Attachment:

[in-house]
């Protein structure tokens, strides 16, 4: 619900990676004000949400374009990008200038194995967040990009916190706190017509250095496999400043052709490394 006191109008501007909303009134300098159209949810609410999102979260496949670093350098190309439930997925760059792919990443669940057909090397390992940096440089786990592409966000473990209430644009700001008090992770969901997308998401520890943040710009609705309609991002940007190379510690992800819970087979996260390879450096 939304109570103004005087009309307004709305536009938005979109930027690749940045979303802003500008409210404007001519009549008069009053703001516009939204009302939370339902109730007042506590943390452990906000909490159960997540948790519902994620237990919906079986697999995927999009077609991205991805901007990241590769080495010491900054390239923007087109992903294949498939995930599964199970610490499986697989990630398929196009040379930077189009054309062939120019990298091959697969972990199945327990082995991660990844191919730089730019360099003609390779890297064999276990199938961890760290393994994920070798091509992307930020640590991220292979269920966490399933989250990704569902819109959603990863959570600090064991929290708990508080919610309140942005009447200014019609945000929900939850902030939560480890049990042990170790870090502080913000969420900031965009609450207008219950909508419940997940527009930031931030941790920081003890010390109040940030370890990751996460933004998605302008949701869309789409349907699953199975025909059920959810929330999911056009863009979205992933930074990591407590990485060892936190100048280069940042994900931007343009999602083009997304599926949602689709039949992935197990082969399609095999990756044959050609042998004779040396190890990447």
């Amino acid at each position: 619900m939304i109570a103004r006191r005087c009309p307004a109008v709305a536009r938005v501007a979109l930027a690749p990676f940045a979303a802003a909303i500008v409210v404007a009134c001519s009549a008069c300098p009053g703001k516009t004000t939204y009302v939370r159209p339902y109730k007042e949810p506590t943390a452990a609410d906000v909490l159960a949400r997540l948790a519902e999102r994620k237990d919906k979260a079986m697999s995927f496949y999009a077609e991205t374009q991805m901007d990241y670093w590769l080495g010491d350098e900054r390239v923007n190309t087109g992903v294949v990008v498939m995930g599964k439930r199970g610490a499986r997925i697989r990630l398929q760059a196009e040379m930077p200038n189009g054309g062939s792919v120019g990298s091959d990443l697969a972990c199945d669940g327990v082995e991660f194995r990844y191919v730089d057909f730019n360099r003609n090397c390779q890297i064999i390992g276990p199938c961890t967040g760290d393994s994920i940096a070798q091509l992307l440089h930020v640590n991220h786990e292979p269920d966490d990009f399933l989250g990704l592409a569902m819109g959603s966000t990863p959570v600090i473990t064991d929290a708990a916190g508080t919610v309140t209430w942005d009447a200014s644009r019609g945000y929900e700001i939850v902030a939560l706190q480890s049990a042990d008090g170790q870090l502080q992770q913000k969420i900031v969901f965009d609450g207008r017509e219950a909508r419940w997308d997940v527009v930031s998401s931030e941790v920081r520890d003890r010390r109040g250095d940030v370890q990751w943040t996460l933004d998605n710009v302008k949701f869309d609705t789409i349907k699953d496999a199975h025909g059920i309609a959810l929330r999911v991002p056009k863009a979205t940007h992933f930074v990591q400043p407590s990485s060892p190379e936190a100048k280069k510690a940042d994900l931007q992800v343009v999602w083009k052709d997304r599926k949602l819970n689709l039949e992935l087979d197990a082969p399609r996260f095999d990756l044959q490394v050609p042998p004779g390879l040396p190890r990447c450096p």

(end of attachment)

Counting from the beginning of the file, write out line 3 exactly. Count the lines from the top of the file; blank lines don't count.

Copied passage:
């Amino acid at each position: 619900m939304i109570a103004r006191r005087c009309p307004a109008v709305a536009r938005v501007a979109l930027a690749p990676f940045a979303a802003a909303i500008v409210v404007a009134c001519s009549a008069c300098p009053g703001k516009t004000t939204y009302v939370r159209p339902y109730k007042e949810p506590t943390a452990a609410d906000v909490l159960a949400r997540l948790a519902e999102r994620k237990d919906k979260a079986m697999s995927f496949y999009a077609e991205t374009q991805m901007d990241y670093w590769l080495g010491d350098e900054r390239v923007n190309t087109g992903v294949v990008v498939m995930g599964k439930r199970g610490a499986r997925i697989r990630l398929q760059a196009e040379m930077p200038n189009g054309g062939s792919v120019g990298s091959d990443l697969a972990c199945d669940g327990v082995e991660f194995r990844y191919v730089d057909f730019n360099r003609n090397c390779q890297i064999i390992g276990p199938c961890t967040g760290d393994s994920i940096a070798q091509l992307l440089h930020v640590n991220h786990e292979p269920d966490d990009f399933l989250g990704l592409a569902m819109g959603s966000t990863p959570v600090i473990t064991d929290a708990a916190g508080t919610v309140t209430w942005d009447a200014s644009r019609g945000y929900e700001i939850v902030a939560l706190q480890s049990a042990d008090g170790q870090l502080q992770q913000k969420i900031v969901f965009d609450g207008r017509e219950a909508r419940w997308d997940v527009v930031s998401s931030e941790v920081r520890d003890r010390r109040g250095d940030v370890q990751w943040t996460l933004d998605n710009v302008k949701f869309d609705t789409i349907k699953d496999a199975h025909g059920i309609a959810l929330r999911v991002p056009k863009a979205t940007h992933f930074v990591q400043p407590s990485s060892p190379e936190a100048k280069k510690a940042d994900l931007q992800v343009v999602w083009k052709d997304r599926k949602l819970n689709l039949e992935l087979d197990a082969p399609r996260f095999d990756l044959q490394v050609p042998p004779g390879l040396p190890r990447c450096p």